Roolee Lu
Roolee is Senior Analyst - Food and Drink at Mintel. He specialises in Food and Drink, and is willing to take on challenges to explore cross category insights.

In China, we have recently seen a number of brands launched new products in blue, such as Heytea, Starbucks, etc. Blue is being a trending color in the food and beverage markets. So how is the food industry changing consumer psychology? Mintel GNPD shows that yellow and orange are the most prevalent colour group for new food and drink launches globally over the past five years, while green, blue and violet are relatively niche food colours. As consumers nowadays are eating with their eyes, food and drink products can get even more colourful to attract their attention.

Classic blue is the Pantone colour of 2020, which offers calmness and reassurance in what is proving to be the most uncertain and unsettling of times. Mintel’s latest survey also demonstrates that nearly two in five consumers perceive blue as a colour that enhances their mood, outperforming all the other colors and rising to three in five among young consumers below 25.

Widespread emotional issues among Chinese consumers and desire for novel experience put blue, which is a less seen colour in food and drink, into the spotlight. Instead of being tasty or appetizing, the popularity of blue is more related to the growing demand for comfort foods and the importance of novel experience from product innovation.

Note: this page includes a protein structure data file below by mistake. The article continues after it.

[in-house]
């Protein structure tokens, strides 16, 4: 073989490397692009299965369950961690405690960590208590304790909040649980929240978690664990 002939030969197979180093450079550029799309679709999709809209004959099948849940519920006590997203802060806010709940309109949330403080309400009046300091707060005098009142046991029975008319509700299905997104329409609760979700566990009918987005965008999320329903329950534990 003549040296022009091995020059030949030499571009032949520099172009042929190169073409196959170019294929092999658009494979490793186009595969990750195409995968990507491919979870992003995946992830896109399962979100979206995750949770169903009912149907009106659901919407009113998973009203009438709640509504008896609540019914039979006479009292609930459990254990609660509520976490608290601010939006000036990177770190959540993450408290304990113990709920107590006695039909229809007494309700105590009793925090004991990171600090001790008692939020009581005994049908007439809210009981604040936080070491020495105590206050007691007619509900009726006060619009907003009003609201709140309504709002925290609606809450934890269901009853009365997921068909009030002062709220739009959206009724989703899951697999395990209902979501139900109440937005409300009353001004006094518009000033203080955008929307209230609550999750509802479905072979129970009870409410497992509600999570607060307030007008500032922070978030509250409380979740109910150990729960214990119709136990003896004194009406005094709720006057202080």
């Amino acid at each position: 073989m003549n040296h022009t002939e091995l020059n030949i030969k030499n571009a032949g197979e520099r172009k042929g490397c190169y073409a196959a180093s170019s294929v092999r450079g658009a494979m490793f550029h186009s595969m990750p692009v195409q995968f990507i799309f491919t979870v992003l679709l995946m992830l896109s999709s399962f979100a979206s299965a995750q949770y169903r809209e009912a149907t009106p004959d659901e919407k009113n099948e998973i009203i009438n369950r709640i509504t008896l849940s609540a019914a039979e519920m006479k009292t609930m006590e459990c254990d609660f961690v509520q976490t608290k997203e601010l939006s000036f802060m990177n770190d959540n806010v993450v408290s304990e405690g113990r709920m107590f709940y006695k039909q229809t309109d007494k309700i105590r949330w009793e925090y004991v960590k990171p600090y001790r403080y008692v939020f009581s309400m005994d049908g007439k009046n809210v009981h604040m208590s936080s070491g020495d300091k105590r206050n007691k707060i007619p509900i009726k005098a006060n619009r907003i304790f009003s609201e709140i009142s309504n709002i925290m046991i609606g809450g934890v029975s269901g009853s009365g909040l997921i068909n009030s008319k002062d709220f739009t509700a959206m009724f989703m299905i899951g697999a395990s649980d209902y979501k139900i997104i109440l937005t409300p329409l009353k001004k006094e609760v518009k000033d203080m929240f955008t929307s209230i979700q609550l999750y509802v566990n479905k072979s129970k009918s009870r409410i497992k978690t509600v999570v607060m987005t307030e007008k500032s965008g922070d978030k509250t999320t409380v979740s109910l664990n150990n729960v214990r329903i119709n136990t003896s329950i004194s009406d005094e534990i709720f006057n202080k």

Importance of colors as a trigger for consumers to buy a particular food product

Three in 10 consumers in China claim that attractive colors would encourage them to try a blurred beverage and nearly a third of consumers choose visually impressive as an important attribute for trying super sale snacks, both skewed towards post-00s. Experience of the product, including visuals, taste, smell has become more important as a purchase driver. In addition to taste, colour can be further explored to help enhance the overall consumption experience as well as help create food and drink products that are photogenic and sought after by younger consumers.

This also echoes Mintel Trend, ‘Beauty Pays’, which reveals that consumers not only make investments to improve their own appearance, but also consider the ‘appearance’ of products as an important factor for their purchase decisions.

What we think

We believe that blue is a starting point, and the future of food and drink will be more colourful under the demand for naturalness and balanced nutrition. After the COVID-19 outbreak, food safety has received rising attention. At the same time, naturalness is also an important choice factor across different food and drink categories. Therefore, using natural colours like colouring foods rather than artificial colours will align with consumers’ aspirations for clean labels while satisfying their demand of eating with eyes. For example, Blueglass, a popular ready-made yogurt brand, has introduced blue spirulina into its recipe to deliver high-quality yogurt with a blue appearance.

In addition, eating a ‘rainbow of colours’ delivers more than social media-friendly food and drink. According to a study from Harvard Medical School, fruits and vegetables of different colours often provide different nutrients. Food colour can be used to guide consumers towards a balanced and nutritional diet. This means colourful food and drink will play a more important role in daily consumption under the healthy eating trend. Therefore, the future is not artificial blue, but natural with more colourfulness.